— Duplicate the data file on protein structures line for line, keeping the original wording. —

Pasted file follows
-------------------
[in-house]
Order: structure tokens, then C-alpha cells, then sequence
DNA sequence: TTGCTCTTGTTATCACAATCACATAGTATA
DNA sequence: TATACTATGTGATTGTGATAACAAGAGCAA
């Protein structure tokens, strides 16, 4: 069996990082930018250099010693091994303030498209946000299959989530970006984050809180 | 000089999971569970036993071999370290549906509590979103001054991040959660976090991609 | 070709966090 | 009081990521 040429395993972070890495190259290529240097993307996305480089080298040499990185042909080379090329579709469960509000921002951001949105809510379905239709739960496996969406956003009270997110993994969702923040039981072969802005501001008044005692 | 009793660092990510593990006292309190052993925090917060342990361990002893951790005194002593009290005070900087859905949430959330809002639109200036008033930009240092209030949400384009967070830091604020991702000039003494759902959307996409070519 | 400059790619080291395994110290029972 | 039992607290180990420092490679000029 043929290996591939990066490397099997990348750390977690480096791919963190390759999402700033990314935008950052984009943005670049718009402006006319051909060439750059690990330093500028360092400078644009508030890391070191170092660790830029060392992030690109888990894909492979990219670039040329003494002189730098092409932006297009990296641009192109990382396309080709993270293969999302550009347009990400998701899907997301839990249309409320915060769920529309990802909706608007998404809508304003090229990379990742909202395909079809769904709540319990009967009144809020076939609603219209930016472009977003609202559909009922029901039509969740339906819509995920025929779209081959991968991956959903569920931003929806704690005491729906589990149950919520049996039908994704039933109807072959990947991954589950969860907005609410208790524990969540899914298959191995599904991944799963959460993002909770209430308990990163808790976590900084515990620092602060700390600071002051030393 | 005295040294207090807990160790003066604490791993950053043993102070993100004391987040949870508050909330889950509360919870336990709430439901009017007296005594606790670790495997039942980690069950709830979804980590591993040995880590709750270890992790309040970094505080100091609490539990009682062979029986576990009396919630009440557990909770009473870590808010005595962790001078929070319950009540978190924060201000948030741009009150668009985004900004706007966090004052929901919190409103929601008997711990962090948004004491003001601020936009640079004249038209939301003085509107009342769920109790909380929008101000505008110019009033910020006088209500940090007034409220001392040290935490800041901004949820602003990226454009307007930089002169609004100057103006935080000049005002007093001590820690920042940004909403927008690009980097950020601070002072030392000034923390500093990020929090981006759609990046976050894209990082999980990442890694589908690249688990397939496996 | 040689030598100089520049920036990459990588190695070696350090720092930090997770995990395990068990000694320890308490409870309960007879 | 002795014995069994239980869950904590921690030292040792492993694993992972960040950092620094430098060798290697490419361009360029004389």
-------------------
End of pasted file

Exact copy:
[in-house]
Order: structure tokens, then C-alpha cells, then sequence
DNA sequence: TTGCTCTTGTTATCACAATCACATAGTATA
DNA sequence: TATACTATGTGATTGTGATAACAAGAGCAA
């Protein structure tokens, strides 16, 4: 069996990082930018250099010693091994303030498209946000299959989530970006984050809180 | 000089999971569970036993071999370290549906509590979103001054991040959660976090991609 | 070709966090 | 009081990521 040429395993972070890495190259290529240097993307996305480089080298040499990185042909080379090329579709469960509000921002951001949105809510379905239709739960496996969406956003009270997110993994969702923040039981072969802005501001008044005692 | 009793660092990510593990006292309190052993925090917060342990361990002893951790005194002593009290005070900087859905949430959330809002639109200036008033930009240092209030949400384009967070830091604020991702000039003494759902959307996409070519 | 400059790619080291395994110290029972 | 039992607290180990420092490679000029 043929290996591939990066490397099997990348750390977690480096791919963190390759999402700033990314935008950052984009943005670049718009402006006319051909060439750059690990330093500028360092400078644009508030890391070191170092660790830029060392992030690109888990894909492979990219670039040329003494002189730098092409932006297009990296641009192109990382396309080709993270293969999302550009347009990400998701899907997301839990249309409320915060769920529309990802909706608007998404809508304003090229990379990742909202395909079809769904709540319990009967009144809020076939609603219209930016472009977003609202559909009922029901039509969740339906819509995920025929779209081959991968991956959903569920931003929806704690005491729906589990149950919520049996039908994704039933109807072959990947991954589950969860907005609410208790524990969540899914298959191995599904991944799963959460993002909770209430308990990163808790976590900084515990620092602060700390600071002051030393 | 005295040294207090807990160790003066604490791993950053043993102070993100004391987040949870508050909330889950509360919870336990709430439901009017007296005594606790670790495997039942980690069950709830979804980590591993040995880590709750270890992790309040970094505080100091609490539990009682062979029986576990009396919630009440557990909770009473870590808010005595962790001078929070319950009540978190924060201000948030741009009150668009985004900004706007966090004052929901919190409103929601008997711990962090948004004491003001601020936009640079004249038209939301003085509107009342769920109790909380929008101000505008110019009033910020006088209500940090007034409220001392040290935490800041901004949820602003990226454009307007930089002169609004100057103006935080000049005002007093001590820690920042940004909403927008690009980097950020601070002072030392000034923390500093990020929090981006759609990046976050894209990082999980990442890694589908690249688990397939496996 | 040689030598100089520049920036990459990588190695070696350090720092930090997770995990395990068990000694320890308490409870309960007879 | 002795014995069994239980869950904590921690030292040792492993694993992972960040950092620094430098060798290697490419361009360029004389």